Chris Croft
Tips of the Month Archive


Presentation Skills Tip 10



       
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Overcoming nerves

Microsleeps and what you can do about them

Making your presentation interactive

Adjusting your timing

Powerpoint pros and cons

Making your talk interactive

Powerpoint what could go wrong?

Powerpoint advanced tips

Signposting

Your opening minute

How to remember your talk

Hi everyone

it's been a bit of a gap since my last tip - slight problems (or are they opportunities?) with hard disc failure... I thought about making this week's tip ALWAYS BACK UP YOUR DATA but then I thought "surely they already know that!"

But no, it's presentation skills this week, so......

What should you say in the opening minute??

The first minute is the most important minute (followed by the last minute)

During this time the audience will sum you up and decide whether to listen or not. Scary! And it's probably also your most nervous time.

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So the answer is to prepare the first minute very carefully. It should include the following:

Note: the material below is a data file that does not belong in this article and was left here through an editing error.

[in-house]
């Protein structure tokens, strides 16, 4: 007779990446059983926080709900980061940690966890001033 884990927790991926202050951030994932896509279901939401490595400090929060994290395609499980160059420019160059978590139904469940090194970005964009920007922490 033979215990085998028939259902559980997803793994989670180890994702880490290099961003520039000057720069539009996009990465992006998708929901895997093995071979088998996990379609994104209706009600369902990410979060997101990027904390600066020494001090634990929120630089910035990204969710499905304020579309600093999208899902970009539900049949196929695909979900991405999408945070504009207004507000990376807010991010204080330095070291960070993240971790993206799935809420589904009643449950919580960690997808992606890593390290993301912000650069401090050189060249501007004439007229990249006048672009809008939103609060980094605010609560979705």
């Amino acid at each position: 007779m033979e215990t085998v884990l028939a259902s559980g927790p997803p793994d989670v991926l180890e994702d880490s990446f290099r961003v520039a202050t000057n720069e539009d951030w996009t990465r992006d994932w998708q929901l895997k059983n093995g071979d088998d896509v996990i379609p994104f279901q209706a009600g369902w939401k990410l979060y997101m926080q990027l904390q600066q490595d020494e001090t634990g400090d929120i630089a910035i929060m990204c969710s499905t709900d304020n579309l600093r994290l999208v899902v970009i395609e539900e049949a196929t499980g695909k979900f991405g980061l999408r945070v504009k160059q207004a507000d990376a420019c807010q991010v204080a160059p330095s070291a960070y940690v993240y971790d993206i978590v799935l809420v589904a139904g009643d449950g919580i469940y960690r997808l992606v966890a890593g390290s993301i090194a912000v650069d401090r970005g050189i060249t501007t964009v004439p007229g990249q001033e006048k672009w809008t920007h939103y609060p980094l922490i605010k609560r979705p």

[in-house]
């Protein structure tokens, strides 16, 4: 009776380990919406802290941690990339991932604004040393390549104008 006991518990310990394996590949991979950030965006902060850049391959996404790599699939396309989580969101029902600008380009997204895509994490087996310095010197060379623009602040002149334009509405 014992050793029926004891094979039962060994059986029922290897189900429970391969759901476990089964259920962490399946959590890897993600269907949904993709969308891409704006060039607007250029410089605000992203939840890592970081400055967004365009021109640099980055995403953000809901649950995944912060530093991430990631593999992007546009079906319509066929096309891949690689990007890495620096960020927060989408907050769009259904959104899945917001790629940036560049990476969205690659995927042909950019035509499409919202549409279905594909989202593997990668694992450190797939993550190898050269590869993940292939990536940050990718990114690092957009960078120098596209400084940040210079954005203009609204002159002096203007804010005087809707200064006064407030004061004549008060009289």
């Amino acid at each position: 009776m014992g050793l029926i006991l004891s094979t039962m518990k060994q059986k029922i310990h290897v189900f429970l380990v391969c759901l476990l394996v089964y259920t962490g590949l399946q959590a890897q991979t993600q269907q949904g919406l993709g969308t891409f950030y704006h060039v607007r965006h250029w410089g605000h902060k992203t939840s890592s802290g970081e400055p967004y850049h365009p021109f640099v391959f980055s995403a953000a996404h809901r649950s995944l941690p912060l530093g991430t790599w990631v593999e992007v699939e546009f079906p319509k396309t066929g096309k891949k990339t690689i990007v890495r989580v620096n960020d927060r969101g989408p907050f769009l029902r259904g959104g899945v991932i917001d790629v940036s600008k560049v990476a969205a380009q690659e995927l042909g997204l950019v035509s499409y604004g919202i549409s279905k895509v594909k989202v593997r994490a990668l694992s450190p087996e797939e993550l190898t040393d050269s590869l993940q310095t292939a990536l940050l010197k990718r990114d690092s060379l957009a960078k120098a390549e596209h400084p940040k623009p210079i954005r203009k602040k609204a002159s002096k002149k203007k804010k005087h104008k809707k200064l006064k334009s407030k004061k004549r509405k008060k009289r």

Good morning/afternoon, and your name.

Very short and modest description of your job / reason why it's you doing the talk

(e.g. much better to say "I look after..." rather than "I'm in charge of...")

No jokes!

The "What's in it for me" question must be answered in the first minute.

(e.g. "I'm going to show you how to improve your....")

A brief agenda is needed: ideally visual as well as verbal, saying what the main sections are and how long they will take.

Confirm the finish time of your talk.

Say whether you want questions at the end or (I think better) to have them as you go along.

Consider asking a question to get their attention. E.g. "Does anyone have an example of..." or "Hands up how many of you have had a problem with..."

Then signpost the end of the intro and the start of the talk with "Right, so let's have a look at section 1, Genesis" or whatever.

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Plan this introduction, make notes (I like big bullet points on a sheet of A4) which you can use at the talk itself, and then run through the introduction at least once for practice.

Easy!

Onwards and upwards

Chris

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